The major challenge for Gomes, from a maintenance standpoint, has been dealing with irrigation water drawn from wells rendered high in sodium (salt) because of recent droughts that plagued Colorado. Using a regimen of calcium throughout the course and gypsum on the greens, he has been able to neutralize the sodium’s effects and grow green grass. He has also installed an acid-injection system on the water pump to deal with high bicarbonate levels. The course will soon switch its water supply from wells that tap into the Arapahoe and Laramie-Fox aquifers to a water-treatment plant at the Meridian Ranch residential development that borders the course.

For Phelps, the major design and construction challenge was coordinating the construction efforts between course builder Niebur Golf and two neighboring residential subdivisions. Antler Creek is located within two residential projects under construction along the south side of the Palmer Divide, a coarse-sand ridge that runs east-west away from the north- to south-oriented Rocky Mountains. Local developer Rusty Green is building Woodmen Hills No. 11, which will add an additional 873 homes to the existing Woodmen Hills residential area. The Meridian Ranch project will create 3,266 new homes, according to San Diego-based GTL Development Inc.

“During design and early construction, the biggest challenge was just keeping all the parties communicating with one another on a regular basis,” Phelps remembers. “You had two different owners, two earthwork contractors, two survey companies. It was almost like coordinating two different projects at once. But we managed to get through without too many bumps and bruises. Overall, I am extremely pleased with the whole project and proud have been a part of the entire development.”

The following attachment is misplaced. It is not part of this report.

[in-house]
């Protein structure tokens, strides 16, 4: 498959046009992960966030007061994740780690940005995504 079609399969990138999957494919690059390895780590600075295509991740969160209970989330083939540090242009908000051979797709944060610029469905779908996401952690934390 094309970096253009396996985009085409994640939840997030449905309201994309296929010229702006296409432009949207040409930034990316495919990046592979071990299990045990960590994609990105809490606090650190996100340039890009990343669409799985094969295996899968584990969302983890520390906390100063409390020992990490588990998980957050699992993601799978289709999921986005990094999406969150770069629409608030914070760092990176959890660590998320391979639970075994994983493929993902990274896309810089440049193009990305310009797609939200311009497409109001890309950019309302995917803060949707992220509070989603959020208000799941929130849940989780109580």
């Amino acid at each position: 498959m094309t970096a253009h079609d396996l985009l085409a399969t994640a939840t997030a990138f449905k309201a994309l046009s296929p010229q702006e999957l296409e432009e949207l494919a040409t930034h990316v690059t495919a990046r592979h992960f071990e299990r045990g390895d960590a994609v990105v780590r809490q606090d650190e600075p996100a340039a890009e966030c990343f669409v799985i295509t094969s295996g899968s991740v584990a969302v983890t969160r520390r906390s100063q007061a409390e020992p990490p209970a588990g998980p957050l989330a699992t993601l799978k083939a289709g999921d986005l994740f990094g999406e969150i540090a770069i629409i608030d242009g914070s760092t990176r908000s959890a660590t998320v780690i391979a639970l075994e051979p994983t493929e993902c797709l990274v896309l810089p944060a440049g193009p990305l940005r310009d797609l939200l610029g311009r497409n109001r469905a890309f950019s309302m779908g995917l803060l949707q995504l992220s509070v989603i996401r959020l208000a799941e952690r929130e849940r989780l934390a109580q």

Adds GTL Project Manager Doug Woods: “Working with Phelps Golf Design has been a good experience. They were sensitive to our needs and concerns as residential subdivision developers and were able to incorporate their desires as golf course designers. We meshed well together. They were very cooperative and understanding. The course blends well with the existing land formations and the surrounding homes. We couldn’t be happier with it.

“We have a proposed third nine. We are looking at developing that as we begin developing our next phase of lots. Rick will be getting a call soon to dust off those plans. If all goes as planned, we could start construction of the third nine in 12 to 18 months.”

In the meantime, Phelps plans on dropping by Antler Creek from time to time to help keep the natural look he sought to maintain on the property. “We will always be fine-tuning, mainly the delineation between the higher- and lower-maintained turf areas,” the Evergreen, Colo.-based course designer says. “A few bunker edges may need some fine tuning, but nothing dramatic. We will experiment where the deeper grasses can be without affecting the speed of play. Part of the look we are after is driven by the wispy, native grasses in the peripheral areas. It is a balancing act figuring out where we can bring in the native grasses and maintain the visual interest without affecting speed of play.”

Phelps Golf Design is one of the leading course architecture firms in the country. The company’s designs have received numerous honors, including multiple Golf Digest “Best New” award winners, many courses that appear on “places to play” lists and at least one “top ten” course in each of the following states: California, Arizona, Nevada, Idaho, Colorado, North Dakota, Nebraska and Texas. For more information, contact Phelps Golf Design, P.O. Box 3295, Evergreen, CO 80437-3295; telephone 303-670-0478; facsimile 303-670-3518; Email